Composing photos is like any designing task. The difference is, in photography the main elements that you control are your camera and you. Photography is an art. There are no rigid “rules” when it comes to creating art, only best practices and principles. Most of these principles are called “rules”, but in practice, they’re more like guidelines.
When I decided to teach, students loved how I simplify and make concepts easy but there are those peculiar students that took this a sign of incompetence. One of those topics is the topic of aperture and f-stop. In my course this was simplified for easy understanding and ready application. Although, if you’re one of those people who want a tedious explanation of concepts, well, here it is!
Over the years I encounter a lot of students and friends who wonder: What’s "wrong" with their picture? It goes something like this, they come with their pro-grade fancy-shwancy DSLRs with an equally fancy-shwancy 70-300mm lens and say, “this sh*t camera! Everything is blurred! I paid thousands of dollars for this piece of sh*t! They lied to me! Just look at this sh*t!”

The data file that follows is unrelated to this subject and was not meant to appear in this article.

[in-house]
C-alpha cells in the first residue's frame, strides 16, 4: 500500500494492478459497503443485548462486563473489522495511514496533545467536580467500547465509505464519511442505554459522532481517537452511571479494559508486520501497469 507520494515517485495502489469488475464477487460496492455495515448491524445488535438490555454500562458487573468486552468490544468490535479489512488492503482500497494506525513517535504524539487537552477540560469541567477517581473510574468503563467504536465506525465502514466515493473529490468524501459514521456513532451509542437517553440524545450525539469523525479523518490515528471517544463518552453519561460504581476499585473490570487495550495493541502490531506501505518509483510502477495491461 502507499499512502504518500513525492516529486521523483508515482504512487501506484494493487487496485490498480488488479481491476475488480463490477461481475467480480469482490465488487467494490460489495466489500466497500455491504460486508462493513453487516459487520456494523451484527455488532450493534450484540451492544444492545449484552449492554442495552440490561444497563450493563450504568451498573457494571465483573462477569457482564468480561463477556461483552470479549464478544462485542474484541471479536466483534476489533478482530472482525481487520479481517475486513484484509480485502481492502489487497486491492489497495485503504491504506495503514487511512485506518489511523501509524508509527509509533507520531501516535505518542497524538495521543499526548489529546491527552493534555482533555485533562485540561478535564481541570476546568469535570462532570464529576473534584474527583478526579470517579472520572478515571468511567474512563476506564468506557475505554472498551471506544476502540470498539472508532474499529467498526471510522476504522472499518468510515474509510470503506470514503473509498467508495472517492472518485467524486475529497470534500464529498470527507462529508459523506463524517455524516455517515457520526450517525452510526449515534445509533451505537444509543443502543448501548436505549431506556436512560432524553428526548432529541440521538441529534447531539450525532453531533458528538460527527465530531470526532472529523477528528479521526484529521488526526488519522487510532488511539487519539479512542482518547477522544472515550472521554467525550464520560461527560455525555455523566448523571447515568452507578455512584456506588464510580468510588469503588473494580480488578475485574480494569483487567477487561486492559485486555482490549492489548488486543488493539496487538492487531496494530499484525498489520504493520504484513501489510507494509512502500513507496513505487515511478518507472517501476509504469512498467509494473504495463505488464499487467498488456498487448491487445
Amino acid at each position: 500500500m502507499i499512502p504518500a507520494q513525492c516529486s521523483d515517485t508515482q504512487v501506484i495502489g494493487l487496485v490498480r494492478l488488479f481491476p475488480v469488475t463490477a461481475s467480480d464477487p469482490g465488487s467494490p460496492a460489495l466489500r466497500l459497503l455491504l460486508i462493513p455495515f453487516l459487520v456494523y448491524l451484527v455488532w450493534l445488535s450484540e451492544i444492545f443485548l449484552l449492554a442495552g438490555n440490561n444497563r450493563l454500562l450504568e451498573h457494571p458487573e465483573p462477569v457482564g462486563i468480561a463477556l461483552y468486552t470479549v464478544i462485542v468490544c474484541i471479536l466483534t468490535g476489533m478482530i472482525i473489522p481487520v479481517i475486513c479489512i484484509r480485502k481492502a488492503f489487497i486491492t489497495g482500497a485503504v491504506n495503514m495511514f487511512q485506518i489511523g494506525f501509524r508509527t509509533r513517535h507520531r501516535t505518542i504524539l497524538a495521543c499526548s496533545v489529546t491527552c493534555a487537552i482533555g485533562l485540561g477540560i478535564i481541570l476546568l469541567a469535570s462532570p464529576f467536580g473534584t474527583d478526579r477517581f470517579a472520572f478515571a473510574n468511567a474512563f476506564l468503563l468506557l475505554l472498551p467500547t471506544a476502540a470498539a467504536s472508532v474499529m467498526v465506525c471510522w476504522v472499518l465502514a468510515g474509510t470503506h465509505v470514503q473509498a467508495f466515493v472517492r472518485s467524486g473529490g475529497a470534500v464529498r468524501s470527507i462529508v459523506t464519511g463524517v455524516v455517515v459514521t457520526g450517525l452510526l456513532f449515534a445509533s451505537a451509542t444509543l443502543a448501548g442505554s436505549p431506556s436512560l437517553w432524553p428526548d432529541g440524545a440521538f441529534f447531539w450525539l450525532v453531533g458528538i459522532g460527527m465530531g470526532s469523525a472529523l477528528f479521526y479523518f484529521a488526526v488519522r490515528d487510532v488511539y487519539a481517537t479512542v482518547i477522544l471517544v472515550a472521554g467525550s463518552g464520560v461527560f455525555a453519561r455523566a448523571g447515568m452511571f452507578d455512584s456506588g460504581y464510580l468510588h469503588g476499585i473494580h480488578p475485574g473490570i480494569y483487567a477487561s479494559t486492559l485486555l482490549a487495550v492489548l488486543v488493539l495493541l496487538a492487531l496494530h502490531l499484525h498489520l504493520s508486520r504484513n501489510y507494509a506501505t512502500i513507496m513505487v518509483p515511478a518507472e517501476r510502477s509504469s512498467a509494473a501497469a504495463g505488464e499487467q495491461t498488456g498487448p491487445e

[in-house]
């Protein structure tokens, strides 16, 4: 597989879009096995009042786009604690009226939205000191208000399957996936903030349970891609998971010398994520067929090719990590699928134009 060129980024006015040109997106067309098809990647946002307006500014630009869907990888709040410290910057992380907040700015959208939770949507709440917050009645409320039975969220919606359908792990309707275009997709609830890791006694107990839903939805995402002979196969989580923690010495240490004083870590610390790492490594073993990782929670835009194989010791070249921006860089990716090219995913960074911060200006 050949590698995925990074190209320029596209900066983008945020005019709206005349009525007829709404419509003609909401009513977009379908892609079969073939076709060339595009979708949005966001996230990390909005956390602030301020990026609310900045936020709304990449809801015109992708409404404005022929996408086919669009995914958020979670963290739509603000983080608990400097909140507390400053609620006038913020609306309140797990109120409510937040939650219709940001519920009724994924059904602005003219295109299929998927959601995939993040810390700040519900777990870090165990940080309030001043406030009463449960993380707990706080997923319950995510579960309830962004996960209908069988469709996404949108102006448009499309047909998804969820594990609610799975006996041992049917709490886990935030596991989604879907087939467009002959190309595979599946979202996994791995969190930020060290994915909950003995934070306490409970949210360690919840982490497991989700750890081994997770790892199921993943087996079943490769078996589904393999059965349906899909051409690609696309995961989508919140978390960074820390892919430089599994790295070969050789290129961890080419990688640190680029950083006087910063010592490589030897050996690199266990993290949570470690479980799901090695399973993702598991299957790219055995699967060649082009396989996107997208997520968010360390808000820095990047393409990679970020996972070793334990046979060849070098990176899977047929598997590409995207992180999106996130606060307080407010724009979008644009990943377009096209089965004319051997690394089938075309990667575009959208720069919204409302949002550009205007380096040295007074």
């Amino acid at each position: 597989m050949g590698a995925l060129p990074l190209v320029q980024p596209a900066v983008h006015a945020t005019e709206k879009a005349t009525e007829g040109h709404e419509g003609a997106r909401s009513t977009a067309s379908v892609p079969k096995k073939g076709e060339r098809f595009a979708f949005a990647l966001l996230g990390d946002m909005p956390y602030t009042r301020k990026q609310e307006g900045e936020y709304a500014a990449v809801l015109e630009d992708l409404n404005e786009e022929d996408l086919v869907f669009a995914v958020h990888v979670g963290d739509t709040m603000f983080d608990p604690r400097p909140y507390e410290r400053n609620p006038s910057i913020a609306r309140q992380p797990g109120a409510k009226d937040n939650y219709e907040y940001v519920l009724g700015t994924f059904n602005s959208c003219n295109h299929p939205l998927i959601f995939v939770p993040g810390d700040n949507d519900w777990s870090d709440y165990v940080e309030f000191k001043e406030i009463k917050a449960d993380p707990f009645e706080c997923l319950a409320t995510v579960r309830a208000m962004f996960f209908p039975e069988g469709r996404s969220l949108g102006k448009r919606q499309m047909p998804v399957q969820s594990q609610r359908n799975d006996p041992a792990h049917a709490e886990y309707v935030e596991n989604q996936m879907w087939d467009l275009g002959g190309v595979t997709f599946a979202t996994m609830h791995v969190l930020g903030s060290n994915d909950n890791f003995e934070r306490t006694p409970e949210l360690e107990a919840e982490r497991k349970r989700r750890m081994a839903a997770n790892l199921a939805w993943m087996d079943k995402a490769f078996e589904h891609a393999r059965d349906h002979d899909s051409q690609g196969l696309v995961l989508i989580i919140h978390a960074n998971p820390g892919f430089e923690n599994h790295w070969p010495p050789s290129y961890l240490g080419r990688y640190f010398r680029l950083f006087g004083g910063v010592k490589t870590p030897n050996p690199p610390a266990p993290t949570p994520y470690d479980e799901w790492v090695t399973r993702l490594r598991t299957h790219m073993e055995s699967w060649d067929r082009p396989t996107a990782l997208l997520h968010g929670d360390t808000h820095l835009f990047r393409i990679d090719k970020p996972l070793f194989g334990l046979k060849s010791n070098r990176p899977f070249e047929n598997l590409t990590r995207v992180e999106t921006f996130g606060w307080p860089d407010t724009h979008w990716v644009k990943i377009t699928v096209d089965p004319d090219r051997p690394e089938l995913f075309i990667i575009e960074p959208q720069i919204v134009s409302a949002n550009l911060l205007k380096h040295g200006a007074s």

I could say without a shadow of doubt, what’s wrong with the picture is camera shake. It’s not the camera; it’s how you use the camera.
I remember recommending a MacBook to my girlfriend when she wanted to buy a new laptop. She came from a Windows world, and she’s a bit apprehensive to transition to Mac. She has a lot of questions about the learning curve, the software, the OS, will her devices work on a Mac, and of course compatibility with the rest of the computing world. After Apple betrayed me with [according to them] a "radically different MacBook Pro", I mean who are they kidding!? I find myself with the same conundrum as my girlfriend, just the other way around.
The real reason why we graphic designers are hating on Apple is not because we didn’t like the new MacBook Pro with Touch bar, we’re hating more on Apple because Microsoft offered a more exciting device. And you and I both know that as graphic designers, the Surface Studio offers us more than just function. We lust for it! For some of us this “forces” us to switch sides. We feel bad because as designers we identify with Apple and their design philosophy.